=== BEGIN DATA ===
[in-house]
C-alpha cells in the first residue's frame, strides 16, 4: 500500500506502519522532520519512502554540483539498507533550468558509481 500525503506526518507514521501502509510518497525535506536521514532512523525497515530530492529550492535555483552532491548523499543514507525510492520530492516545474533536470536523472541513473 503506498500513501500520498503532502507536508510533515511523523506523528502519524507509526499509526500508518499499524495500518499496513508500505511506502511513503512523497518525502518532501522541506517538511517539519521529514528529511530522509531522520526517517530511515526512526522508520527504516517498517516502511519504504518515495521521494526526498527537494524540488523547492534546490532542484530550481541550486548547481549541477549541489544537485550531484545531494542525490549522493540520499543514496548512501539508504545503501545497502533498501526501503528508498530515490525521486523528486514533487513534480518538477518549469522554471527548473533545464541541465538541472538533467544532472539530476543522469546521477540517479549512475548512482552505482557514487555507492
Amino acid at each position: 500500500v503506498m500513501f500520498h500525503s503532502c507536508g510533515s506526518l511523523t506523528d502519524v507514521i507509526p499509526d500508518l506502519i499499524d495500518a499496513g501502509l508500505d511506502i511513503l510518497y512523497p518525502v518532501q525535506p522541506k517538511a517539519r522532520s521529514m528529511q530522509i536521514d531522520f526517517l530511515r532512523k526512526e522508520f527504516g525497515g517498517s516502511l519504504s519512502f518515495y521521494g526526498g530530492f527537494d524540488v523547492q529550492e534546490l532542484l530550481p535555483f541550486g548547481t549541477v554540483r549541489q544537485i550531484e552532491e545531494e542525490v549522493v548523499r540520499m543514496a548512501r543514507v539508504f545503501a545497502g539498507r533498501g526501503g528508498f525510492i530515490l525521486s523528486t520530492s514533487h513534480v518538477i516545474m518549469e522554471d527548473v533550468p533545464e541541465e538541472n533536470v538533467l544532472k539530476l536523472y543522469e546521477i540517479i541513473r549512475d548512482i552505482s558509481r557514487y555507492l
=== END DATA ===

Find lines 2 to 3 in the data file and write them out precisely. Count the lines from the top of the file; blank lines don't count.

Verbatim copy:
C-alpha cells in the first residue's frame, strides 16, 4: 500500500506502519522532520519512502554540483539498507533550468558509481 500525503506526518507514521501502509510518497525535506536521514532512523525497515530530492529550492535555483552532491548523499543514507525510492520530492516545474533536470536523472541513473 503506498500513501500520498503532502507536508510533515511523523506523528502519524507509526499509526500508518499499524495500518499496513508500505511506502511513503512523497518525502518532501522541506517538511517539519521529514528529511530522509531522520526517517530511515526512526522508520527504516517498517516502511519504504518515495521521494526526498527537494524540488523547492534546490532542484530550481541550486548547481549541477549541489544537485550531484545531494542525490549522493540520499543514496548512501539508504545503501545497502533498501526501503528508498530515490525521486523528486514533487513534480518538477518549469522554471527548473533545464541541465538541472538533467544532472539530476543522469546521477540517479549512475548512482552505482557514487555507492
Amino acid at each position: 500500500v503506498m500513501f500520498h500525503s503532502c507536508g510533515s506526518l511523523t506523528d502519524v507514521i507509526p499509526d500508518l506502519i499499524d495500518a499496513g501502509l508500505d511506502i511513503l510518497y512523497p518525502v518532501q525535506p522541506k517538511a517539519r522532520s521529514m528529511q530522509i536521514d531522520f526517517l530511515r532512523k526512526e522508520f527504516g525497515g517498517s516502511l519504504s519512502f518515495y521521494g526526498g530530492f527537494d524540488v523547492q529550492e534546490l532542484l530550481p535555483f541550486g548547481t549541477v554540483r549541489q544537485i550531484e552532491e545531494e542525490v549522493v548523499r540520499m543514496a548512501r543514507v539508504f545503501a545497502g539498507r533498501g526501503g528508498f525510492i530515490l525521486s523528486t520530492s514533487h513534480v518538477i516545474m518549469e522554471d527548473v533550468p533545464e541541465e538541472n533536470v538533467l544532472k539530476l536523472y543522469e546521477i540517479i541513473r549512475d548512482i552505482s558509481r557514487y555507492l